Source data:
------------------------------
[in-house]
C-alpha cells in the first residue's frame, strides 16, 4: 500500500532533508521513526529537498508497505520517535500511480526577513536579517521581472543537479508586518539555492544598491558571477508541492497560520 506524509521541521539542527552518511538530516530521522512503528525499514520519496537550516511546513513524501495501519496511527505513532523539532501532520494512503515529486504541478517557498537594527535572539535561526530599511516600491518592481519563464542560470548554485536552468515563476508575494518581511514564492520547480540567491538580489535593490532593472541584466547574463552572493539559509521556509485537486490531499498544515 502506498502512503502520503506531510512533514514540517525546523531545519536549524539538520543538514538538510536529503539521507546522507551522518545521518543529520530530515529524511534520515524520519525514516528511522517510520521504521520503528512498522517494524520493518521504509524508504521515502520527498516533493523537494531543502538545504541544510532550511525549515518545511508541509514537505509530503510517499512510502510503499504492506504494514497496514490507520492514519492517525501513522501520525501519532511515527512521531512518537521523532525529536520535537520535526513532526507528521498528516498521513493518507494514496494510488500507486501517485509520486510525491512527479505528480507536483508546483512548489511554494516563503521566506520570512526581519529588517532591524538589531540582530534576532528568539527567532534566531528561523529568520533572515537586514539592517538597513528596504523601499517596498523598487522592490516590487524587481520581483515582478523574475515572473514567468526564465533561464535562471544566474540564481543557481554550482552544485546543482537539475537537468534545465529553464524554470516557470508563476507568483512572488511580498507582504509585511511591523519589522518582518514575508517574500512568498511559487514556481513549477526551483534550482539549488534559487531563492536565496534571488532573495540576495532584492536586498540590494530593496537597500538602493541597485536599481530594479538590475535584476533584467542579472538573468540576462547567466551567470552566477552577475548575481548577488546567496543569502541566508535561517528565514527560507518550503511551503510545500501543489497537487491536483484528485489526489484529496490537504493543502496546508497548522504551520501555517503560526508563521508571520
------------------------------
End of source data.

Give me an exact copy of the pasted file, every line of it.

[in-house]
C-alpha cells in the first residue's frame, strides 16, 4: 500500500532533508521513526529537498508497505520517535500511480526577513536579517521581472543537479508586518539555492544598491558571477508541492497560520 506524509521541521539542527552518511538530516530521522512503528525499514520519496537550516511546513513524501495501519496511527505513532523539532501532520494512503515529486504541478517557498537594527535572539535561526530599511516600491518592481519563464542560470548554485536552468515563476508575494518581511514564492520547480540567491538580489535593490532593472541584466547574463552572493539559509521556509485537486490531499498544515 502506498502512503502520503506531510512533514514540517525546523531545519536549524539538520543538514538538510536529503539521507546522507551522518545521518543529520530530515529524511534520515524520519525514516528511522517510520521504521520503528512498522517494524520493518521504509524508504521515502520527498516533493523537494531543502538545504541544510532550511525549515518545511508541509514537505509530503510517499512510502510503499504492506504494514497496514490507520492514519492517525501513522501520525501519532511515527512521531512518537521523532525529536520535537520535526513532526507528521498528516498521513493518507494514496494510488500507486501517485509520486510525491512527479505528480507536483508546483512548489511554494516563503521566506520570512526581519529588517532591524538589531540582530534576532528568539527567532534566531528561523529568520533572515537586514539592517538597513528596504523601499517596498523598487522592490516590487524587481520581483515582478523574475515572473514567468526564465533561464535562471544566474540564481543557481554550482552544485546543482537539475537537468534545465529553464524554470516557470508563476507568483512572488511580498507582504509585511511591523519589522518582518514575508517574500512568498511559487514556481513549477526551483534550482539549488534559487531563492536565496534571488532573495540576495532584492536586498540590494530593496537597500538602493541597485536599481530594479538590475535584476533584467542579472538573468540576462547567466551567470552566477552577475548575481548577488546567496543569502541566508535561517528565514527560507518550503511551503510545500501543489497537487491536483484528485489526489484529496490537504493543502496546508497548522504551520501555517503560526508563521508571520